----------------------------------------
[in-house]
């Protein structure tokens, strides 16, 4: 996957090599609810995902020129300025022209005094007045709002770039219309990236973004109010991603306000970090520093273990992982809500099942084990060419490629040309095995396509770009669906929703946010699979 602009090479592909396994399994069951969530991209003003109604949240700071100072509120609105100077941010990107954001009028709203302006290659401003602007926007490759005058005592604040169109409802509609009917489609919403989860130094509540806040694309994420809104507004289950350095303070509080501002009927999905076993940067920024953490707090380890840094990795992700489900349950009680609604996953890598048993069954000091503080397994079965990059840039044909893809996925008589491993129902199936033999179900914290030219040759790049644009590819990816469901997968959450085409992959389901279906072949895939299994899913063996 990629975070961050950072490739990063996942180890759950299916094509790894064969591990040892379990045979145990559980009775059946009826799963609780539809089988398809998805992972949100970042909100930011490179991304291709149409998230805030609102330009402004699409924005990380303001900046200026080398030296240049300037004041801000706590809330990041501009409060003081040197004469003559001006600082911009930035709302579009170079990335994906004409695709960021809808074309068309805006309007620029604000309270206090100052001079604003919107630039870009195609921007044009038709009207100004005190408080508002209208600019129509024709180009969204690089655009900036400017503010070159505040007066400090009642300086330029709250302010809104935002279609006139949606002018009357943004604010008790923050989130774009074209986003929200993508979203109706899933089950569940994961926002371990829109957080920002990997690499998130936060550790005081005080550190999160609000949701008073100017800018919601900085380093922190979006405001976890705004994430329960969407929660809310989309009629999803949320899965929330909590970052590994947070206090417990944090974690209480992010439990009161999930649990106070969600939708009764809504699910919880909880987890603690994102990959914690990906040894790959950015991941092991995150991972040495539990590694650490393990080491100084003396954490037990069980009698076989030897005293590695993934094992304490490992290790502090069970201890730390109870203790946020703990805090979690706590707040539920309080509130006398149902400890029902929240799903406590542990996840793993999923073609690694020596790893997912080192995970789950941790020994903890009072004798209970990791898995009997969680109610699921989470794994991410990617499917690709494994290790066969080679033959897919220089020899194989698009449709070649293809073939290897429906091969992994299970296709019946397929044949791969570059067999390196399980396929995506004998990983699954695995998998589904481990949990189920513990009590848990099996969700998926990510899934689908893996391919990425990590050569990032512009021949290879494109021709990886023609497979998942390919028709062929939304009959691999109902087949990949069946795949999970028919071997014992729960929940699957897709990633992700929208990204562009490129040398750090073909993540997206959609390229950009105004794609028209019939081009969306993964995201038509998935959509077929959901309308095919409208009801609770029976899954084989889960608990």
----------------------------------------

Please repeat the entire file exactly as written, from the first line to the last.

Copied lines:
[in-house]
């Protein structure tokens, strides 16, 4: 996957090599609810995902020129300025022209005094007045709002770039219309990236973004109010991603306000970090520093273990992982809500099942084990060419490629040309095995396509770009669906929703946010699979 602009090479592909396994399994069951969530991209003003109604949240700071100072509120609105100077941010990107954001009028709203302006290659401003602007926007490759005058005592604040169109409802509609009917489609919403989860130094509540806040694309994420809104507004289950350095303070509080501002009927999905076993940067920024953490707090380890840094990795992700489900349950009680609604996953890598048993069954000091503080397994079965990059840039044909893809996925008589491993129902199936033999179900914290030219040759790049644009590819990816469901997968959450085409992959389901279906072949895939299994899913063996 990629975070961050950072490739990063996942180890759950299916094509790894064969591990040892379990045979145990559980009775059946009826799963609780539809089988398809998805992972949100970042909100930011490179991304291709149409998230805030609102330009402004699409924005990380303001900046200026080398030296240049300037004041801000706590809330990041501009409060003081040197004469003559001006600082911009930035709302579009170079990335994906004409695709960021809808074309068309805006309007620029604000309270206090100052001079604003919107630039870009195609921007044009038709009207100004005190408080508002209208600019129509024709180009969204690089655009900036400017503010070159505040007066400090009642300086330029709250302010809104935002279609006139949606002018009357943004604010008790923050989130774009074209986003929200993508979203109706899933089950569940994961926002371990829109957080920002990997690499998130936060550790005081005080550190999160609000949701008073100017800018919601900085380093922190979006405001976890705004994430329960969407929660809310989309009629999803949320899965929330909590970052590994947070206090417990944090974690209480992010439990009161999930649990106070969600939708009764809504699910919880909880987890603690994102990959914690990906040894790959950015991941092991995150991972040495539990590694650490393990080491100084003396954490037990069980009698076989030897005293590695993934094992304490490992290790502090069970201890730390109870203790946020703990805090979690706590707040539920309080509130006398149902400890029902929240799903406590542990996840793993999923073609690694020596790893997912080192995970789950941790020994903890009072004798209970990791898995009997969680109610699921989470794994991410990617499917690709494994290790066969080679033959897919220089020899194989698009449709070649293809073939290897429906091969992994299970296709019946397929044949791969570059067999390196399980396929995506004998990983699954695995998998589904481990949990189920513990009590848990099996969700998926990510899934689908893996391919990425990590050569990032512009021949290879494109021709990886023609497979998942390919028709062929939304009959691999109902087949990949069946795949999970028919071997014992729960929940699957897709990633992700929208990204562009490129040398750090073909993540997206959609390229950009105004794609028209019939081009969306993964995201038509998935959509077929959901309308095919409208009801609770029976899954084989889960608990």